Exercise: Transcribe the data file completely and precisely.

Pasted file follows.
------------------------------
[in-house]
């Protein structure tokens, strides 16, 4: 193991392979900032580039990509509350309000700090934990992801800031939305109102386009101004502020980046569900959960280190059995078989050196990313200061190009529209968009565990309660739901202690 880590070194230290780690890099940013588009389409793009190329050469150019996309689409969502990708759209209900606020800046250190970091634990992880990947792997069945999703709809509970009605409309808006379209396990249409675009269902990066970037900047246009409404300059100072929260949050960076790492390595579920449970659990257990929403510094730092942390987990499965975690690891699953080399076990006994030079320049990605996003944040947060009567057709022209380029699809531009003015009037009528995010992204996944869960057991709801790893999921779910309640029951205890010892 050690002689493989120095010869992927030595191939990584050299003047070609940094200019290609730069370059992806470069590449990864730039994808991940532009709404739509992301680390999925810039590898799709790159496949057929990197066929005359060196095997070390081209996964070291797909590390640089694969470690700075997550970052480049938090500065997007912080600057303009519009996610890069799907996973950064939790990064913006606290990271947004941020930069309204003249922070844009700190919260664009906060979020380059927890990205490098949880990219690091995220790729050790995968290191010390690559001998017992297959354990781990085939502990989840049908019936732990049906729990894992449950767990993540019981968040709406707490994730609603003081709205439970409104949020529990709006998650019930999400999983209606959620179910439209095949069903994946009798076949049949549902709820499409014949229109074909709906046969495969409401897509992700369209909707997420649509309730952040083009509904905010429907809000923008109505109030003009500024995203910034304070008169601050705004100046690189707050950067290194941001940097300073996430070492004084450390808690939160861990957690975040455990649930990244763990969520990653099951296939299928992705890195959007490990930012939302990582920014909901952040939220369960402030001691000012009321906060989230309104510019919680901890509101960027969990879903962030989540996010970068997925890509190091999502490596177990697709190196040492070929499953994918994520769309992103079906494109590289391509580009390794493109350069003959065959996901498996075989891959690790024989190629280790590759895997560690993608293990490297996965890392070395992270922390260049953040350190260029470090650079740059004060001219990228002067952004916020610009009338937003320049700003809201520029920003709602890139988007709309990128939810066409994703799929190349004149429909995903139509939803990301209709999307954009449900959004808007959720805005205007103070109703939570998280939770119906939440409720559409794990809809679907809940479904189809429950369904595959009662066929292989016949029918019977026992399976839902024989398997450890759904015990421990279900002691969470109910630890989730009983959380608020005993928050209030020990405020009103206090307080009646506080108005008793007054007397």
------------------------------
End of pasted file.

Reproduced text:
[in-house]
């Protein structure tokens, strides 16, 4: 193991392979900032580039990509509350309000700090934990992801800031939305109102386009101004502020980046569900959960280190059995078989050196990313200061190009529209968009565990309660739901202690 880590070194230290780690890099940013588009389409793009190329050469150019996309689409969502990708759209209900606020800046250190970091634990992880990947792997069945999703709809509970009605409309808006379209396990249409675009269902990066970037900047246009409404300059100072929260949050960076790492390595579920449970659990257990929403510094730092942390987990499965975690690891699953080399076990006994030079320049990605996003944040947060009567057709022209380029699809531009003015009037009528995010992204996944869960057991709801790893999921779910309640029951205890010892 050690002689493989120095010869992927030595191939990584050299003047070609940094200019290609730069370059992806470069590449990864730039994808991940532009709404739509992301680390999925810039590898799709790159496949057929990197066929005359060196095997070390081209996964070291797909590390640089694969470690700075997550970052480049938090500065997007912080600057303009519009996610890069799907996973950064939790990064913006606290990271947004941020930069309204003249922070844009700190919260664009906060979020380059927890990205490098949880990219690091995220790729050790995968290191010390690559001998017992297959354990781990085939502990989840049908019936732990049906729990894992449950767990993540019981968040709406707490994730609603003081709205439970409104949020529990709006998650019930999400999983209606959620179910439209095949069903994946009798076949049949549902709820499409014949229109074909709906046969495969409401897509992700369209909707997420649509309730952040083009509904905010429907809000923008109505109030003009500024995203910034304070008169601050705004100046690189707050950067290194941001940097300073996430070492004084450390808690939160861990957690975040455990649930990244763990969520990653099951296939299928992705890195959007490990930012939302990582920014909901952040939220369960402030001691000012009321906060989230309104510019919680901890509101960027969990879903962030989540996010970068997925890509190091999502490596177990697709190196040492070929499953994918994520769309992103079906494109590289391509580009390794493109350069003959065959996901498996075989891959690790024989190629280790590759895997560690993608293990490297996965890392070395992270922390260049953040350190260029470090650079740059004060001219990228002067952004916020610009009338937003320049700003809201520029920003709602890139988007709309990128939810066409994703799929190349004149429909995903139509939803990301209709999307954009449900959004808007959720805005205007103070109703939570998280939770119906939440409720559409794990809809679907809940479904189809429950369904595959009662066929292989016949029918019977026992399976839902024989398997450890759904015990421990279900002691969470109910630890989730009983959380608020005993928050209030020990405020009103206090307080009646506080108005008793007054007397």